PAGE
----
As I reached North Window Rock there were a few people there, but no crowds.  In fact the people in the picture added some good perspective of how big this arch is:

Picture from Arches National Park

Here is the view I had looking through North Window Rock:

Picture from Arches National Park

I could actually see the canyon where the Colorado River flows through from the arch.  I ended up walking through the arch and down the small hill on the other side.  Here is the view I had as I looked back towards the arch:

Picture from Arches National Park

Here are some of the rock formations I saw on the other side of the arch as well:

Picture from Arches National Park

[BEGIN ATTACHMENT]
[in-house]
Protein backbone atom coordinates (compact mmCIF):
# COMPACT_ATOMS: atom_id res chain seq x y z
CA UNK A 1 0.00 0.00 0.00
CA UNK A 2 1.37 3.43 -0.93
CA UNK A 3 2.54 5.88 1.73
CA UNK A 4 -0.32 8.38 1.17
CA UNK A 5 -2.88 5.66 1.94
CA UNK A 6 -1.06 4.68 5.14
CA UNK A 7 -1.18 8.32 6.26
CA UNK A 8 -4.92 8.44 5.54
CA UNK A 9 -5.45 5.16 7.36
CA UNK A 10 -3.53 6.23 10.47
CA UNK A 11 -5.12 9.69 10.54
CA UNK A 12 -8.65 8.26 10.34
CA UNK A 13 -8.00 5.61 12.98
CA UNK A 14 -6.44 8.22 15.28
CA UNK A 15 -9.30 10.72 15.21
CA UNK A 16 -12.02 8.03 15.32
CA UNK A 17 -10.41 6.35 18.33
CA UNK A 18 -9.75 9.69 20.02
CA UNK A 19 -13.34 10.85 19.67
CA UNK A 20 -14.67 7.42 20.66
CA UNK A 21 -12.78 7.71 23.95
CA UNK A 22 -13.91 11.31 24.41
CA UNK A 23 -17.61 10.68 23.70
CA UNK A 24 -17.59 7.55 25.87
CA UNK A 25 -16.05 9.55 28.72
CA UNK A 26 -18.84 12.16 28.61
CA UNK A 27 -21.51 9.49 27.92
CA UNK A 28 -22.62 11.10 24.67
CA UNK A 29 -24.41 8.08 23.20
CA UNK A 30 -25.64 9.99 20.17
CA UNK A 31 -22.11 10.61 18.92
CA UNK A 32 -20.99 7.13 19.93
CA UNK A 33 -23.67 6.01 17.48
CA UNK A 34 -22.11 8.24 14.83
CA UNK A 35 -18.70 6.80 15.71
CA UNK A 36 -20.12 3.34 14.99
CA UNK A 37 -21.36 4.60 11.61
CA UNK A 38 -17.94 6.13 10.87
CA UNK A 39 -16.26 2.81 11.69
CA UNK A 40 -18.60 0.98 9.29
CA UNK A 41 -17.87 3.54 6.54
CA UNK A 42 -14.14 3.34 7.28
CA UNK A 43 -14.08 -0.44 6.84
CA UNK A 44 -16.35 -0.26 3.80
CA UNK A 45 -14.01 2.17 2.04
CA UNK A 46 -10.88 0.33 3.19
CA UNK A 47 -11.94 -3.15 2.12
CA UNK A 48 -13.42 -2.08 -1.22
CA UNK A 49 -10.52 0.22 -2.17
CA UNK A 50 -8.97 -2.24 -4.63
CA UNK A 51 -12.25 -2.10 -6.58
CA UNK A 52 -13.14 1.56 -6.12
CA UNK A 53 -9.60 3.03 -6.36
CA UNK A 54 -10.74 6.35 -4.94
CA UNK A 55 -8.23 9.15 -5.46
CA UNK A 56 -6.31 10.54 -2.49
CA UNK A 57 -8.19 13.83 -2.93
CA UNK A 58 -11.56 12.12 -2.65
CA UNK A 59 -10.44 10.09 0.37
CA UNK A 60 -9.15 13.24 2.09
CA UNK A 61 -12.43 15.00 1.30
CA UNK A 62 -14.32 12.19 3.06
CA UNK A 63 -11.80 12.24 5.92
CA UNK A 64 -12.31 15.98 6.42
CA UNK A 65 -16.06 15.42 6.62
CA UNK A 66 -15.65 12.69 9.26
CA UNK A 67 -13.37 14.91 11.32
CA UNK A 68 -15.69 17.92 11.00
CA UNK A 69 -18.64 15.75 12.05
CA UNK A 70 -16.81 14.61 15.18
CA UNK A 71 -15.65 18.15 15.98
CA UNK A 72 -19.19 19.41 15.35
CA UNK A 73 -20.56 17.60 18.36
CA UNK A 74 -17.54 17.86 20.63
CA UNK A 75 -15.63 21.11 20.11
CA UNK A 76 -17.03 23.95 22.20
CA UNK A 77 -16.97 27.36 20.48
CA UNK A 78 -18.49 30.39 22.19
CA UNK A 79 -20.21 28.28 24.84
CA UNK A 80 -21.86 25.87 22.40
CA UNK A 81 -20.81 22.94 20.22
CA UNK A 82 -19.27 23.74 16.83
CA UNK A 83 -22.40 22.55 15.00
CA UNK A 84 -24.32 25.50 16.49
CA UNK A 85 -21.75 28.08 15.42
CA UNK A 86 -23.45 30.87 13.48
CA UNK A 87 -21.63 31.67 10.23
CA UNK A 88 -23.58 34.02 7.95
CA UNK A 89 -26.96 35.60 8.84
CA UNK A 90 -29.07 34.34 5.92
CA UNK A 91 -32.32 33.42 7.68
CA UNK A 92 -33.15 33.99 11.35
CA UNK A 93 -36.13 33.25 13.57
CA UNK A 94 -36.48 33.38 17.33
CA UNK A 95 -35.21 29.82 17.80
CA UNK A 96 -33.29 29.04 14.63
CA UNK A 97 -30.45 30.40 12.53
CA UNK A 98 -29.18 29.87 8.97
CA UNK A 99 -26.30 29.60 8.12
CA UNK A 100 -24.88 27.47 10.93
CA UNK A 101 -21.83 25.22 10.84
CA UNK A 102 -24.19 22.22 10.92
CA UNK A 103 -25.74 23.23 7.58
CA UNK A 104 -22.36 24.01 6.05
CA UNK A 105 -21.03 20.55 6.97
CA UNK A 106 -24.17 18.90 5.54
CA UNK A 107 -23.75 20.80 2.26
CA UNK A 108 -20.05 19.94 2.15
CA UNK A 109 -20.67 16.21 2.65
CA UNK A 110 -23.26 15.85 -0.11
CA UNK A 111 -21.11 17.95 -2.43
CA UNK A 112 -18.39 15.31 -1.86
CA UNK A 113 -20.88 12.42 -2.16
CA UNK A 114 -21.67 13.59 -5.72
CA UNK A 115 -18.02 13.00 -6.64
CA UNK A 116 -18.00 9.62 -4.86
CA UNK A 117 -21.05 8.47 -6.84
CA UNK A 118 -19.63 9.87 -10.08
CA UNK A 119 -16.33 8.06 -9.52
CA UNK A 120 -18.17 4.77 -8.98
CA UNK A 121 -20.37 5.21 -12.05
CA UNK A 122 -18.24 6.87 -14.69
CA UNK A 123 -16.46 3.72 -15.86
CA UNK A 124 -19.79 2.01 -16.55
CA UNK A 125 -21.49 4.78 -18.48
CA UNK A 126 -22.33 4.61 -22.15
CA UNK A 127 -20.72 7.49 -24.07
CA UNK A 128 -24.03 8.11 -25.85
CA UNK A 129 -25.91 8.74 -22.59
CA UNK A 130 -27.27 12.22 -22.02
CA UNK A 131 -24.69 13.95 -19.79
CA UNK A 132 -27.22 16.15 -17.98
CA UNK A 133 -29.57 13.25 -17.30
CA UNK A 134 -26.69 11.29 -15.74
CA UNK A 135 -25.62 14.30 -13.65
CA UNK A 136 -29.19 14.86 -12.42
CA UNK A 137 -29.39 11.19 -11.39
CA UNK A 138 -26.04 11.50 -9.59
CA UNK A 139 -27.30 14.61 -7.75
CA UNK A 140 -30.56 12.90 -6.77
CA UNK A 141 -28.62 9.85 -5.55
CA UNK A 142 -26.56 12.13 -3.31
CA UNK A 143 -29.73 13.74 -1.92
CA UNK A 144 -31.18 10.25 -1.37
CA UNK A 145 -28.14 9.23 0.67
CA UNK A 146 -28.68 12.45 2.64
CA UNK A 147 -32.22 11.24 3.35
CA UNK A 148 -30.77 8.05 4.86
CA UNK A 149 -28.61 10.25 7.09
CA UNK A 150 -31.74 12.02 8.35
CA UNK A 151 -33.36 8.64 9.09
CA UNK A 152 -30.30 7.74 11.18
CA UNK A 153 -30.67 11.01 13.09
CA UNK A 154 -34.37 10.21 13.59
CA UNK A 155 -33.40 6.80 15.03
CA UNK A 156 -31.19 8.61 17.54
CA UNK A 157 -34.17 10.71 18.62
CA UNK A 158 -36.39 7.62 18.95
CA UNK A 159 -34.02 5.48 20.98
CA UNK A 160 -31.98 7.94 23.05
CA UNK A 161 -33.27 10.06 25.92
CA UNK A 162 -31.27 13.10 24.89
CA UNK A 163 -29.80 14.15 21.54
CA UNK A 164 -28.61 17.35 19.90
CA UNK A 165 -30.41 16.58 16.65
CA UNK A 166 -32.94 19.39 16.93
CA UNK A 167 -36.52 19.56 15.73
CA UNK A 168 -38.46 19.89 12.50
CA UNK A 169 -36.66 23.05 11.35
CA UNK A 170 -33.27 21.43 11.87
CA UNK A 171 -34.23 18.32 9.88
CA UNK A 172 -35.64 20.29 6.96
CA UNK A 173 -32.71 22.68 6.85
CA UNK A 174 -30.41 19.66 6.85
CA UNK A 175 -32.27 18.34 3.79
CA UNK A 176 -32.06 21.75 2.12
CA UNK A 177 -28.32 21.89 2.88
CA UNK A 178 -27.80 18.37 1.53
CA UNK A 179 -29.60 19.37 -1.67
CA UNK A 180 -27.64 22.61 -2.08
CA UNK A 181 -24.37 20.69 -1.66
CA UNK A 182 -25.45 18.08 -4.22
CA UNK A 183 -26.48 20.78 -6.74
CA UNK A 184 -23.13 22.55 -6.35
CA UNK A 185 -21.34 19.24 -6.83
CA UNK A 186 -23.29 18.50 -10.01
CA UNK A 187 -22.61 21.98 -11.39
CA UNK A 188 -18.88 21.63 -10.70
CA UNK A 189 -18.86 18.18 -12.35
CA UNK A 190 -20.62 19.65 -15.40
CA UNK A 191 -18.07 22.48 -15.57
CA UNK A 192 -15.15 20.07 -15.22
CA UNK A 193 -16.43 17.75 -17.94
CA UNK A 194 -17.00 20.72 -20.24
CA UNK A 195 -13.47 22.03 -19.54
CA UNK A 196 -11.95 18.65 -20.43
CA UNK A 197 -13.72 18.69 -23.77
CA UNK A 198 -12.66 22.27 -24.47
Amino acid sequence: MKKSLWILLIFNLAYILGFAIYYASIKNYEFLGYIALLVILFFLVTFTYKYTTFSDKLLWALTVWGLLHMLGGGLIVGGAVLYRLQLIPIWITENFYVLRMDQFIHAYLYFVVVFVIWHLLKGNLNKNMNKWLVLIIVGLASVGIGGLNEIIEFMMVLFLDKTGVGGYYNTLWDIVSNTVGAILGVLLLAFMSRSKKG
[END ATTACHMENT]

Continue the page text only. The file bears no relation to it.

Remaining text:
Picture from Arches National Park

Here is a panorama picture of this view as well:

Picture from Arches National Park

I scrambled further down the hill side to be able to look back up and take this picture of both North and South Window Rocks:

Picture from Arches National Park

After taking the picture I then scrambled back up the hill side to North Window Rock and was able to take this pretty cool picture of the arch:

Picture from Arches National Park

I then passed through the arch again and then walked over to South Window Rock to take a picture of that arch as well:

Picture from Arches National Park

Here is a closer look at South Window Rock:

Picture from Arches National Park

From there I then hiked across the valley towards some other arches.  As I looked back behind me I had a good view of both North and South Window Rocks: